Jeff: Well yes, in the high-tech business roller, you're not sending spaceships to the stars, I guess.
Chris: Exactly. It's not a lot of money, it's not like you dropped $50,000 on bees, which I guess in the scheme of things is not a lot of money, but then we're in Ohio, we get a rain one week and then it drops down to negative 300 degrees and then everything dies and then it's like, well I don't have any bees anymore. It's not the greatest business model. When they're trying to shove down your throat, take more money out, I have no assets. That was very hard.
Kim: The question comes up then was the product that you're producing and it sounds like you were taking honey that your bees made and you were marketing it somehow to be more profitable than other beekeepers in the region, then the question comes down to why do you need bees? Why aren't you using northeast Ohio honey and taking it from that? That takes the risk out of losing all of your bees, wouldn't it?
Chris: To be honest, I am afraid to take out that money to risk. I have about a hundred hives right now, give or take depending on what, I got here spending like $3,000, I think I have maybe three to $5,000 in my operation right now. In order to jump up, I guess, to the next step is bigger equipment that I don't know if I want to buy. I have to buy more land, I have to buy other things like that, which I guess involving in the risk is I don't know if I want to put all my faith in honeybees is. I guess where I'm at right there.
I have a good market, but I don't know if I become bigger, does the market shrink because I'm selling out now thing. Yes, it helped a lot. It helped me switch how I look at my business. I think that's what I took out the most from the show, how I deal with the business on the day-to-day and things like that.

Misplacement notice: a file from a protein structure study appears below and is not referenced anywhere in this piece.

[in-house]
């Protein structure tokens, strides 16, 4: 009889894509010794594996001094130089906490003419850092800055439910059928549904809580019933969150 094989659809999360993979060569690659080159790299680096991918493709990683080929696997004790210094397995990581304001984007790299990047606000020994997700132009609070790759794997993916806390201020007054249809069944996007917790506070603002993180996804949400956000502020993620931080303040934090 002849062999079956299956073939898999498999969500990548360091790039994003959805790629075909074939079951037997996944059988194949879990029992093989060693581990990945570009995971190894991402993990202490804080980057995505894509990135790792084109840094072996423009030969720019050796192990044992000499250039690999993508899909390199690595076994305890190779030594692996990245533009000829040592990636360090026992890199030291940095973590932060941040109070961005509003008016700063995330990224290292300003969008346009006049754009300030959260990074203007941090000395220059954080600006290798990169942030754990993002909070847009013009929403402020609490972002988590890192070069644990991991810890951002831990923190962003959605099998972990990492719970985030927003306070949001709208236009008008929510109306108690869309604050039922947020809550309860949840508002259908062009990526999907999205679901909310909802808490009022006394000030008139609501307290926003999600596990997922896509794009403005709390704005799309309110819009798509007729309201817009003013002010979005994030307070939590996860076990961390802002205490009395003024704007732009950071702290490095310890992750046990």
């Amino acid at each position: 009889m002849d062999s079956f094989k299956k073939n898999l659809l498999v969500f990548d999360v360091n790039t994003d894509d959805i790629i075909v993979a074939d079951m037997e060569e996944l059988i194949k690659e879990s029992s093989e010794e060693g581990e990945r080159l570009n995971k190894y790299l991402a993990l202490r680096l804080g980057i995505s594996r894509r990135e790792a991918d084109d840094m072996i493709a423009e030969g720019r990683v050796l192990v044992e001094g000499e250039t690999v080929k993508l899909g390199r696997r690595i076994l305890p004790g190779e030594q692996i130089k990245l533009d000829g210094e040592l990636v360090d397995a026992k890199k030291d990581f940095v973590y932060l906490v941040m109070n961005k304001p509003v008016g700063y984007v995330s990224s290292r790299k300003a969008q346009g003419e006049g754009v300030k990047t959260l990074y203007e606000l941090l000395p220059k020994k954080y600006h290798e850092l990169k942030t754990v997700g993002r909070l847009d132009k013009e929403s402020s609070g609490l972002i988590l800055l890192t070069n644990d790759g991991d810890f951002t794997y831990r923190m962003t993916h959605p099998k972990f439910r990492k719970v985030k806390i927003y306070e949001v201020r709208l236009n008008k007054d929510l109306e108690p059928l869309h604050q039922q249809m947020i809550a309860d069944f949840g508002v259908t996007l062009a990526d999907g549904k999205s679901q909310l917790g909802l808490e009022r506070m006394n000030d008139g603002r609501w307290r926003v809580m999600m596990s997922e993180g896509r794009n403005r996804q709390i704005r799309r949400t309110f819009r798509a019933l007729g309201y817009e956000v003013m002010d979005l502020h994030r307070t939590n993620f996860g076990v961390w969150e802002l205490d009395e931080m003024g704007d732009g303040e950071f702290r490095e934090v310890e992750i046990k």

Kim: The honey that you're producing from your colonies is way better than what I'm producing that in my backyard here.
Chris: I would highly doubt that and that's what I speak with them the whole time. It's like you might sell yours for $15 a pound or whatever. I don't think anyone in Ohio is buying it for $20 a pound. No matter how good your honey is or however good everyone's honey is, there is a cap in the market that I don't think we can get around without selling our northeast honey to like New York and something like that, but then it becomes not Northeast honey anymore and defeats the whole local honey business model that I have going.
Kim: That's your business model is local honey and I think you mentioned Lakeland. Do I have that right? The city that you live in? Just northeast Ohio. Lakeland Honey.
Chris: I have bees from the islands up on Lake Erie to the east side. I have put bees on Middle Bass, Put-in-Bay, and North Bass on all of the airports on those islands. I have a partnership with the Port Authority up there. Every one of those airports, except Kelly's Islands has my bees. We have island honey. I guess north, the whole top half of Ohio is my territory.
Kim: That's what you're marketing, you're marketing the location the honey is produced as opposed to how good it tastes. How good and nice it looks, all those things?